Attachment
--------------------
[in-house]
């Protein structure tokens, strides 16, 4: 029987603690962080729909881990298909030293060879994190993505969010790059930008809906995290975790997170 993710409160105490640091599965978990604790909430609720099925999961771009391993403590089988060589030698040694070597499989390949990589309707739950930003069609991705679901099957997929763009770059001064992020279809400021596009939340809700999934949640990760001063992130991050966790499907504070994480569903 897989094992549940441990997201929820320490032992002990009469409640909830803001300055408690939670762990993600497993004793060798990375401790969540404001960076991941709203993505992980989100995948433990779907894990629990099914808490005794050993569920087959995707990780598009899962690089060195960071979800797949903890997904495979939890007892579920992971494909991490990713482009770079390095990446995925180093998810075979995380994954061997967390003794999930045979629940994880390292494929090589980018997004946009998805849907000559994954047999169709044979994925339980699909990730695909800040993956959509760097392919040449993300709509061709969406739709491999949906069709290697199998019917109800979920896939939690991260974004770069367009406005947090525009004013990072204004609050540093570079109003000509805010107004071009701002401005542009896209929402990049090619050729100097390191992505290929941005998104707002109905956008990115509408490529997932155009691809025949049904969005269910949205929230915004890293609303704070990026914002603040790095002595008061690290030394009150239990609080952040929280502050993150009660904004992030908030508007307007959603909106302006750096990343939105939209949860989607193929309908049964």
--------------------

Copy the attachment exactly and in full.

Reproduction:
[in-house]
């Protein structure tokens, strides 16, 4: 029987603690962080729909881990298909030293060879994190993505969010790059930008809906995290975790997170 993710409160105490640091599965978990604790909430609720099925999961771009391993403590089988060589030698040694070597499989390949990589309707739950930003069609991705679901099957997929763009770059001064992020279809400021596009939340809700999934949640990760001063992130991050966790499907504070994480569903 897989094992549940441990997201929820320490032992002990009469409640909830803001300055408690939670762990993600497993004793060798990375401790969540404001960076991941709203993505992980989100995948433990779907894990629990099914808490005794050993569920087959995707990780598009899962690089060195960071979800797949903890997904495979939890007892579920992971494909991490990713482009770079390095990446995925180093998810075979995380994954061997967390003794999930045979629940994880390292494929090589980018997004946009998805849907000559994954047999169709044979994925339980699909990730695909800040993956959509760097392919040449993300709509061709969406739709491999949906069709290697199998019917109800979920896939939690991260974004770069367009406005947090525009004013990072204004609050540093570079109003000509805010107004071009701002401005542009896209929402990049090619050729100097390191992505290929941005998104707002109905956008990115509408490529997932155009691809025949049904969005269910949205929230915004890293609303704070990026914002603040790095002595008061690290030394009150239990609080952040929280502050993150009660904004992030908030508007307007959603909106302006750096990343939105939209949860989607193929309908049964």